Thanks, But No Thanks: Alumna's Advice on Overcoming Rejection
Pitching an idea, creating memorable content, and getting published can be downright depleting. Rejection hurts and the truth is writers get turned away more often than they get accepted.
Lauren Smiley (BA ’05) knows this process all too well. But this professional freelance journalist has lived to tell the tale. Now, she helps students and other colleagues navigate the often challenging world of freelance journalism.
Smiley has made a name for herself in the field, having work published in Wired, Atlantic, San Francisco Magazine, Fast Company, and the Atlantic and New Yorker websites. At the time of publication, she was also slated to have a piece appear in the New York Times in May.
Before freelancing, Smiley worked at the San Francisco Weekly for five years, which she says was like the equivalent of grad school. Smiley first suggests working a journalism job for a few years before pursuing freelance. She did so because she realized most of the skills acquired at San Francisco Weekly could transfer to national level pieces.
“It really helps to have a strong track record somewhere,” Smiley says. “[Freelancing] is kind of an inconsistent way to build your skills if you don’t have them. By the time I went freelance, I was drawing on a lot of experiences.”
“Find a buddy or group who have similar ambition—people who are publishing at the same level,” says Lauren Smiley (BA ’05).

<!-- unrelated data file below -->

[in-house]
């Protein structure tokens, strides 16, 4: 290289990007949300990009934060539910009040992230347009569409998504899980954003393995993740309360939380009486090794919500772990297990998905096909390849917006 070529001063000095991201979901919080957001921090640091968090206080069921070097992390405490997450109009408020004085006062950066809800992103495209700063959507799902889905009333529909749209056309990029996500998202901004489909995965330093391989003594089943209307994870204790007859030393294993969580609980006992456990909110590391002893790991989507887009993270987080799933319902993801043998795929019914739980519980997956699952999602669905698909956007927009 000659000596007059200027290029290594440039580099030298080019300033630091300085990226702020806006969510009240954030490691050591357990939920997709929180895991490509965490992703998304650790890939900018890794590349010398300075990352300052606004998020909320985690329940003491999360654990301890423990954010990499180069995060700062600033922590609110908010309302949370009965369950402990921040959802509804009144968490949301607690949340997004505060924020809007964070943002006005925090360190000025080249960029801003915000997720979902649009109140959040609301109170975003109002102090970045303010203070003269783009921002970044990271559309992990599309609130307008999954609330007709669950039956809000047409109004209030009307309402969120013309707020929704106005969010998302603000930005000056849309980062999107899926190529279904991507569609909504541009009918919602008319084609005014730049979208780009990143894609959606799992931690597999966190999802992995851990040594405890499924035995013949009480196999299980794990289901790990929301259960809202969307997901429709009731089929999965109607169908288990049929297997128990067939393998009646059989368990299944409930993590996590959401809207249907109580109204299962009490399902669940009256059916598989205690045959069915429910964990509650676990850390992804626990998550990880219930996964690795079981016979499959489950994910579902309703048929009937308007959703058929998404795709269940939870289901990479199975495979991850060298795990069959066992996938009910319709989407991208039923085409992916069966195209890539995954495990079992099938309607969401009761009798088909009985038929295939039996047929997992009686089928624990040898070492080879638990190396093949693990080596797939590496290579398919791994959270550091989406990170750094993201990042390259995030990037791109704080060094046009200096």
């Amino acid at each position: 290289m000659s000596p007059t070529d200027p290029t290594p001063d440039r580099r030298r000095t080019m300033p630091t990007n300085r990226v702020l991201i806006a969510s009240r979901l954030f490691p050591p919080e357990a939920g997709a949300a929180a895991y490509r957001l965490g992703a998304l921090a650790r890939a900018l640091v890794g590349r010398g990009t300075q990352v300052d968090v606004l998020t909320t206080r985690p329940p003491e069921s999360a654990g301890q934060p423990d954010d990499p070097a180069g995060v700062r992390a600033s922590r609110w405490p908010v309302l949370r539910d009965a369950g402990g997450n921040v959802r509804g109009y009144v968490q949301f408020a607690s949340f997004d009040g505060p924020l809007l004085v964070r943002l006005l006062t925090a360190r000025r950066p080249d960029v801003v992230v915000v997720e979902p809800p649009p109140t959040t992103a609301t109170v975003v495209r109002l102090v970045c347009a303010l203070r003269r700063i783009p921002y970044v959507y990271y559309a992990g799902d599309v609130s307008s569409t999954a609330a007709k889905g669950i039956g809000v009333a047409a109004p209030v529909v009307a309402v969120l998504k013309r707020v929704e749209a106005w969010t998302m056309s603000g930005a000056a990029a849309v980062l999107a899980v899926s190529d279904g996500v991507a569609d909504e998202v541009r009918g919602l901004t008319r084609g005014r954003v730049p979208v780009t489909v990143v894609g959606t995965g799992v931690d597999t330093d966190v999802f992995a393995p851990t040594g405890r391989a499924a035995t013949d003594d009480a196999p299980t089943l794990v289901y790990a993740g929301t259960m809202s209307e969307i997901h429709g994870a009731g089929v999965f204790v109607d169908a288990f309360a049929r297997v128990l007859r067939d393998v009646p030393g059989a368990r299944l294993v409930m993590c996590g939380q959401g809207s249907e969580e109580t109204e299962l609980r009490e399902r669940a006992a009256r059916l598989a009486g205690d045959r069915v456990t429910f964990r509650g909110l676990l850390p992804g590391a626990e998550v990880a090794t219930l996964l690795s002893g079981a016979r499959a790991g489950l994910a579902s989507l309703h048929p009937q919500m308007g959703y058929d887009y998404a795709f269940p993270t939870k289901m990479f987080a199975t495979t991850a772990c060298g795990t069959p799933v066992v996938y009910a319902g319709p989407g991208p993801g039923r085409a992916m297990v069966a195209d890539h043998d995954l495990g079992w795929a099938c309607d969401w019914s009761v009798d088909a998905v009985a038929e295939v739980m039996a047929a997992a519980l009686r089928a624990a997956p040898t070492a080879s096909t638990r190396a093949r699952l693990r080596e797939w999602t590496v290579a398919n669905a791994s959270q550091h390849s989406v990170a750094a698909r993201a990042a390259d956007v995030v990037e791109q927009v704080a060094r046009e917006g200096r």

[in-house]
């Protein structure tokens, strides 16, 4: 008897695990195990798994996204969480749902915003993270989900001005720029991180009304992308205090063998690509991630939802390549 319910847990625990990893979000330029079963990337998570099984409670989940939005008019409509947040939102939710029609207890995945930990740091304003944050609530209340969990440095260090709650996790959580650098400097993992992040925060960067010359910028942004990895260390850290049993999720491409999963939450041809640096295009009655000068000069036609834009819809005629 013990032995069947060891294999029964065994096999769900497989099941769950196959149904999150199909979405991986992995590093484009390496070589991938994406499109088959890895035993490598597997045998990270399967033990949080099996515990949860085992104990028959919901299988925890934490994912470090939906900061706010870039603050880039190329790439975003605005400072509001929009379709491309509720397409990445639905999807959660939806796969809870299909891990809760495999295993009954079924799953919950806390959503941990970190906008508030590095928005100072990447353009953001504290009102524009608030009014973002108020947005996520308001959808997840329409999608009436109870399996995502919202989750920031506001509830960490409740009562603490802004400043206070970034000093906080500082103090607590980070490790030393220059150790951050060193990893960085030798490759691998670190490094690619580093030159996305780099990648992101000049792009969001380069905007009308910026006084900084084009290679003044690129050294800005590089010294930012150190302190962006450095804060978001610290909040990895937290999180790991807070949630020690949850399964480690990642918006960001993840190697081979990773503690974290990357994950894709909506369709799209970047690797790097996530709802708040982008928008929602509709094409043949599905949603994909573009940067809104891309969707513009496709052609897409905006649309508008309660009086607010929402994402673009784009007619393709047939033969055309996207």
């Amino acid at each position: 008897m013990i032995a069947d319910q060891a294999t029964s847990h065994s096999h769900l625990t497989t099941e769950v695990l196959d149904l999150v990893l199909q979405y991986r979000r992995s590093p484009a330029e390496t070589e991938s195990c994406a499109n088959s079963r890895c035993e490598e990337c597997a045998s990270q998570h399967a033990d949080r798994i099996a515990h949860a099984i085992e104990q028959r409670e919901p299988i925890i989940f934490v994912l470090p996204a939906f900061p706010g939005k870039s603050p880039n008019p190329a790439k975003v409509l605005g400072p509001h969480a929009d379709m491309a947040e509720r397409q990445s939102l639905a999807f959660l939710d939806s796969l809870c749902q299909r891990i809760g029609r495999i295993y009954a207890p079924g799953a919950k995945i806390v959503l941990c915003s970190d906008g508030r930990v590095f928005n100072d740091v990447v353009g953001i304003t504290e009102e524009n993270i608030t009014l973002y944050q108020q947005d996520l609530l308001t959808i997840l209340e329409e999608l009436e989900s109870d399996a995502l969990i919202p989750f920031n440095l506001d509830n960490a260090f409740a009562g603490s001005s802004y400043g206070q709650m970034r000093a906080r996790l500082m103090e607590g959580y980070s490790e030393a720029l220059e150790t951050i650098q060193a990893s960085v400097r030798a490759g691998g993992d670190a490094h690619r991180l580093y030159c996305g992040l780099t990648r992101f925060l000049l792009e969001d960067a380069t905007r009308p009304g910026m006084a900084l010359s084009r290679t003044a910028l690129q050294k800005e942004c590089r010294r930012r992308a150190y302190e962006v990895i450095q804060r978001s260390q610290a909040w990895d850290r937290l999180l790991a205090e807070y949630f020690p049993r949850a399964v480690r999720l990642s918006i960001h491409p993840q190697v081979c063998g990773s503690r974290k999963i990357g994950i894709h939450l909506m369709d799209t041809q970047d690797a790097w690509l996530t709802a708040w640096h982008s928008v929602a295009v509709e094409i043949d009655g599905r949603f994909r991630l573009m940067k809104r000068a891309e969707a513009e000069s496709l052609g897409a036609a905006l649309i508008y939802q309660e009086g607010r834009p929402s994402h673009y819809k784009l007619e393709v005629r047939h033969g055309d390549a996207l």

Smiley also developed a network of peers that help her discuss stories, edit, revise, and basically serve as “co-workers.” A lot of her work has been published in Wired, a technology magazine. Here, she focuses on stories that cover humans in a technological world. Smiley has also written many stories on the court and prison systems, but has experience in many topics. One of the stories she most connected with was a story published on Wired, “A Murder Shatters the Dream of Immigrant Tech Workers.” The story covers a hate crime on an Indian engineer who was murdered outside a Kansas city bar.
“This can be a very isolating thing to do,” Smiley says of freelancing. “Find at least a buddy or little group of people who have similar ambition—people who are publishing at the same level. They’re invaluable.”
These people can introduce you to more editors, too, she says. Establishing solid connections with editors is essential. Cultivate a rapport with them through networking or introduce yourself at mutual events. When you do, be ready with a well-researched pitch.
“One big thing is that people don’t want to be pitched broad topics. They want a specific lens into this debate,” Smiley says. “You kind of get a knack for what a good pitch is.”
It helps when a writer understands a particular magazine’s format, style, and voice before approaching them. Staying well-read is key to creating new pitches. Find ideas in daily life that are worthy of a deeper look, Smiley says. It can help when a writer has an area of expertise because then editors will reach out on their own.
“You have to be pretty strict with yourself. No one is going to give you a performance review at the end of the year,” says Smiley. “Know what you need to do each month. In freelancing, you have to be your own cheerleader—your own coach.”